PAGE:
Full Length Research Paper
Acute and sub-acute oral toxicity assessment of the aqueous root extract ofCryptolepis sanguinolenta was studied in Sprague Dawley rats for possible use as animal medication. The extract (250 - 3000 mg/kg, p.o) was administered daily for a period of 72 h and (500 - 2000 mg/kg, p.o) for 14 days for acute and sub-acute studies respectively. Acute administration of the extract did not produce any physiological and behavioural changes. In the subacute toxicity studies however, a dose-dependent increase in the number of platelets (from a vehicle-treated control value of 353.00 ± 49.40 - 958.00 ± 42.50 in animals treated with 2000 mg/kg) was observed. Granulocyte number also increased dose-dependently (0.77±0.15 - 3.70±0.20) from the vehicle-treated control to the group that received 2000 mg/kg, indicating possible inflammation. Central nervous system toxicity and marginal enlargement of liver and kidney were evident in the 2000 mg/kg treated group. These findings however did not correlate with the biochemical and histopathological studies as no pathological changes occurred in the renal or hepato-biliary systems. The present results suggest that the aqueous root extract of C. sanguinolenta < 500 mg/kg orally is generally safe. However, caution should be taken with doses > 500 mg/kg as these may induce thrombocytosis, inflammation and central nervous system toxicity.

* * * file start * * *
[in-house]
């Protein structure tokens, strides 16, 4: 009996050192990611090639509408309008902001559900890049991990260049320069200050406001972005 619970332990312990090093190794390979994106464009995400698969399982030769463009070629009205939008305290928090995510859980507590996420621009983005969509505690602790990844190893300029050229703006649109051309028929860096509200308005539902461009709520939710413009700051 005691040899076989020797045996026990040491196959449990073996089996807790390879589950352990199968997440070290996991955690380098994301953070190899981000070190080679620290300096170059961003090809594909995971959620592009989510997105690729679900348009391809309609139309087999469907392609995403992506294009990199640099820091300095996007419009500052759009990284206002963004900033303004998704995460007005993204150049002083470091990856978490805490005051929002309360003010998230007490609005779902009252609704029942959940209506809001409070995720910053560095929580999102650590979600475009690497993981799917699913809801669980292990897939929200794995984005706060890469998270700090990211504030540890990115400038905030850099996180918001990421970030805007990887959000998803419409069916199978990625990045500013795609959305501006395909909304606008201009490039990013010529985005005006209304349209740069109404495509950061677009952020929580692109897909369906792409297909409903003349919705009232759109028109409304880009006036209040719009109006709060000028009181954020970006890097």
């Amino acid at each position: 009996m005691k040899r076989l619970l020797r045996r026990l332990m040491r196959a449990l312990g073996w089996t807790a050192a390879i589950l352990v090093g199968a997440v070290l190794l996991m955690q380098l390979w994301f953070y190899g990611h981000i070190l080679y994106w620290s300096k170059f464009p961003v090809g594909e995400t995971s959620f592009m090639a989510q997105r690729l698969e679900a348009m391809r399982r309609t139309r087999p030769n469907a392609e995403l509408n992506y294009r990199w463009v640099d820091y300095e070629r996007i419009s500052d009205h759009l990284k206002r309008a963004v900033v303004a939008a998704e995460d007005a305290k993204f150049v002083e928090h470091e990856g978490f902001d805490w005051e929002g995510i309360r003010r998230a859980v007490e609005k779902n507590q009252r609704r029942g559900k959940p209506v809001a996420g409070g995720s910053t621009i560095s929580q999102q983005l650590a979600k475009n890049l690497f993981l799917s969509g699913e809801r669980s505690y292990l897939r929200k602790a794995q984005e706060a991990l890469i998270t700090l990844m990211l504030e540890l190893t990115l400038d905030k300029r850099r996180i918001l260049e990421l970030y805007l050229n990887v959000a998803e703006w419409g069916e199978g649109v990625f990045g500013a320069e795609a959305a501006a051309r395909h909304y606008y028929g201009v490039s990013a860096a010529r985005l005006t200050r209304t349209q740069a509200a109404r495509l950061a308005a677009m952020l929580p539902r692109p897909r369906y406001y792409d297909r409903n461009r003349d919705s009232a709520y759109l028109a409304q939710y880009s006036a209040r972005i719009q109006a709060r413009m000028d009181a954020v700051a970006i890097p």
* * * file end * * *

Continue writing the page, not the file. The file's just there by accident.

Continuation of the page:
Key words: Sub-acute toxicity, rats, Cryptolepis sanguinolenta extract.
|APA||(2009). Toxicological assessment of Cryptolepis sanguinolenta for possible use in veterinary medicine. Journal of Veterinary Medicine and Animal Health, 1(1), 11-016.|
|Chicago||C. Ansah, H. R. Otsyina, M. Duwiejua, E. Woode, F. A. Aboagye and K. G. Aning. "Toxicological assessment of Cryptolepis sanguinolenta for possible use in veterinary medicine." Journal of Veterinary Medicine and Animal Health 1, no. 1 (2009): 11-016.|
|MLA||C. Ansah, et al. "Toxicological assessment of Cryptolepis sanguinolenta for possible use in veterinary medicine." Journal of Veterinary Medicine and Animal Health 1.1 (2009): 11-016.|